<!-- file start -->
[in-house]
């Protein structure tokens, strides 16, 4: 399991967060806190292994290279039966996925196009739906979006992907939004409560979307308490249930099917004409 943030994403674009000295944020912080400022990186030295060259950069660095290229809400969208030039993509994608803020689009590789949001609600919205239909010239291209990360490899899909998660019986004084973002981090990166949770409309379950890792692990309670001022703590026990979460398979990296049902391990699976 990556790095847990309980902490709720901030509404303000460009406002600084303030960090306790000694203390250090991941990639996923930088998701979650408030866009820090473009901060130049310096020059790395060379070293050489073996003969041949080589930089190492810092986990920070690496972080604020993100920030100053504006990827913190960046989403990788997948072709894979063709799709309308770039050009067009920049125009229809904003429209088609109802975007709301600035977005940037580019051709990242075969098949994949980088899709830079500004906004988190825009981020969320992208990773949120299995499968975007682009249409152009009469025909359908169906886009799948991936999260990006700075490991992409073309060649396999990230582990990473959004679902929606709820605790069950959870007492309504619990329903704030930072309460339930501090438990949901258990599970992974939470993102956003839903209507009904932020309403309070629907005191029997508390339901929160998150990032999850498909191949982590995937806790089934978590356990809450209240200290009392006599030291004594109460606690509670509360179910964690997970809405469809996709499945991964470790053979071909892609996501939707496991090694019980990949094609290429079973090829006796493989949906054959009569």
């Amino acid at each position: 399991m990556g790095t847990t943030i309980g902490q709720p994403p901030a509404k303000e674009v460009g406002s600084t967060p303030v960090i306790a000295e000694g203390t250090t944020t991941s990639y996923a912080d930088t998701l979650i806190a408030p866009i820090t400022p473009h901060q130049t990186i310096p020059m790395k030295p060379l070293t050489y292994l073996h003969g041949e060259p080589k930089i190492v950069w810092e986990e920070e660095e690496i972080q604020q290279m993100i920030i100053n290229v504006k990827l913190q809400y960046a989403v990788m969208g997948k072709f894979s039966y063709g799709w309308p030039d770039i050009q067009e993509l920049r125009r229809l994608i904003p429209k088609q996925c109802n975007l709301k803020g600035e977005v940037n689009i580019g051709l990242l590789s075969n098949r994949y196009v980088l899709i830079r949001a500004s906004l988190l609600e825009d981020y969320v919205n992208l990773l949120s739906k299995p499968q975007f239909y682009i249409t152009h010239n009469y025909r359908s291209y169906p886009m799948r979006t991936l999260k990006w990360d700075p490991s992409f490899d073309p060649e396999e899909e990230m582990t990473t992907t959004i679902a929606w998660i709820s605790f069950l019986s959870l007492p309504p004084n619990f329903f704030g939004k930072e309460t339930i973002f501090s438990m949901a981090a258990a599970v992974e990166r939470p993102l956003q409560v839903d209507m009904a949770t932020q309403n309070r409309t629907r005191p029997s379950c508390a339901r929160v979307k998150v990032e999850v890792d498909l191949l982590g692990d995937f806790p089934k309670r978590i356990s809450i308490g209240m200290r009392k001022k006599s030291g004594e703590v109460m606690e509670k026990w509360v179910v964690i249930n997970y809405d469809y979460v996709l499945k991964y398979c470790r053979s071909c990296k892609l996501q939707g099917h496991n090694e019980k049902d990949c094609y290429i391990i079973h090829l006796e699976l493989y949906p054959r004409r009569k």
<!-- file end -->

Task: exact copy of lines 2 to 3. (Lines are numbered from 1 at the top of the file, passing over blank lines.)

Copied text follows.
């Protein structure tokens, strides 16, 4: 399991967060806190292994290279039966996925196009739906979006992907939004409560979307308490249930099917004409 943030994403674009000295944020912080400022990186030295060259950069660095290229809400969208030039993509994608803020689009590789949001609600919205239909010239291209990360490899899909998660019986004084973002981090990166949770409309379950890792692990309670001022703590026990979460398979990296049902391990699976 990556790095847990309980902490709720901030509404303000460009406002600084303030960090306790000694203390250090991941990639996923930088998701979650408030866009820090473009901060130049310096020059790395060379070293050489073996003969041949080589930089190492810092986990920070690496972080604020993100920030100053504006990827913190960046989403990788997948072709894979063709799709309308770039050009067009920049125009229809904003429209088609109802975007709301600035977005940037580019051709990242075969098949994949980088899709830079500004906004988190825009981020969320992208990773949120299995499968975007682009249409152009009469025909359908169906886009799948991936999260990006700075490991992409073309060649396999990230582990990473959004679902929606709820605790069950959870007492309504619990329903704030930072309460339930501090438990949901258990599970992974939470993102956003839903209507009904932020309403309070629907005191029997508390339901929160998150990032999850498909191949982590995937806790089934978590356990809450209240200290009392006599030291004594109460606690509670509360179910964690997970809405469809996709499945991964470790053979071909892609996501939707496991090694019980990949094609290429079973090829006796493989949906054959009569």
């Amino acid at each position: 399991m990556g790095t847990t943030i309980g902490q709720p994403p901030a509404k303000e674009v460009g406002s600084t967060p303030v960090i306790a000295e000694g203390t250090t944020t991941s990639y996923a912080d930088t998701l979650i806190a408030p866009i820090t400022p473009h901060q130049t990186i310096p020059m790395k030295p060379l070293t050489y292994l073996h003969g041949e060259p080589k930089i190492v950069w810092e986990e920070e660095e690496i972080q604020q290279m993100i920030i100053n290229v504006k990827l913190q809400y960046a989403v990788m969208g997948k072709f894979s039966y063709g799709w309308p030039d770039i050009q067009e993509l920049r125009r229809l994608i904003p429209k088609q996925c109802n975007l709301k803020g600035e977005v940037n689009i580019g051709l990242l590789s075969n098949r994949y196009v980088l899709i830079r949001a500004s906004l988190l609600e825009d981020y969320v919205n992208l990773l949120s739906k299995p499968q975007f239909y682009i249409t152009h010239n009469y025909r359908s291209y169906p886009m799948r979006t991936l999260k990006w990360d700075p490991s992409f490899d073309p060649e396999e899909e990230m582990t990473t992907t959004i679902a929606w998660i709820s605790f069950l019986s959870l007492p309504p004084n619990f329903f704030g939004k930072e309460t339930i973002f501090s438990m949901a981090a258990a599970v992974e990166r939470p993102l956003q409560v839903d209507m009904a949770t932020q309403n309070r409309t629907r005191p029997s379950c508390a339901r929160v979307k998150v990032e999850v890792d498909l191949l982590g692990d995937f806790p089934k309670r978590i356990s809450i308490g209240m200290r009392k001022k006599s030291g004594e703590v109460m606690e509670k026990w509360v179910v964690i249930n997970y809405d469809y979460v996709l499945k991964y398979c470790r053979s071909c990296k892609l996501q939707g099917h496991n090694e019980k049902d990949c094609y290429i391990i079973h090829l006796e699976l493989y949906p054959r004409r009569k």